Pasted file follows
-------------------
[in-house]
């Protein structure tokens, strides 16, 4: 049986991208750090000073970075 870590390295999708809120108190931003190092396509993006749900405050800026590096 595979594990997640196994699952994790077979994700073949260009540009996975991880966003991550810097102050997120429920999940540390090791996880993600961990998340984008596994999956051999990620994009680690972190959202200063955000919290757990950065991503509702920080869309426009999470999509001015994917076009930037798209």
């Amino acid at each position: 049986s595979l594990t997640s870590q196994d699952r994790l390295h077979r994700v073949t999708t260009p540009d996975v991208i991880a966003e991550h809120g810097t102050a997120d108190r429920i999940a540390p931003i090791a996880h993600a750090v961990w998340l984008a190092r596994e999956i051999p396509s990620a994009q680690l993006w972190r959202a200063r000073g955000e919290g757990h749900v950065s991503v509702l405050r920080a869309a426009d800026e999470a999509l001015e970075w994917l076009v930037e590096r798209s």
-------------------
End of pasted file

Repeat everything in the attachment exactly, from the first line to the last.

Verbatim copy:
[in-house]
């Protein structure tokens, strides 16, 4: 049986991208750090000073970075 870590390295999708809120108190931003190092396509993006749900405050800026590096 595979594990997640196994699952994790077979994700073949260009540009996975991880966003991550810097102050997120429920999940540390090791996880993600961990998340984008596994999956051999990620994009680690972190959202200063955000919290757990950065991503509702920080869309426009999470999509001015994917076009930037798209």
């Amino acid at each position: 049986s595979l594990t997640s870590q196994d699952r994790l390295h077979r994700v073949t999708t260009p540009d996975v991208i991880a966003e991550h809120g810097t102050a997120d108190r429920i999940a540390p931003i090791a996880h993600a750090v961990w998340l984008a190092r596994e999956i051999p396509s990620a994009q680690l993006w972190r959202a200063r000073g955000e919290g757990h749900v950065s991503v509702l405050r920080a869309a426009d800026e999470a999509l001015e970075w994917l076009v930037e590096r798209s």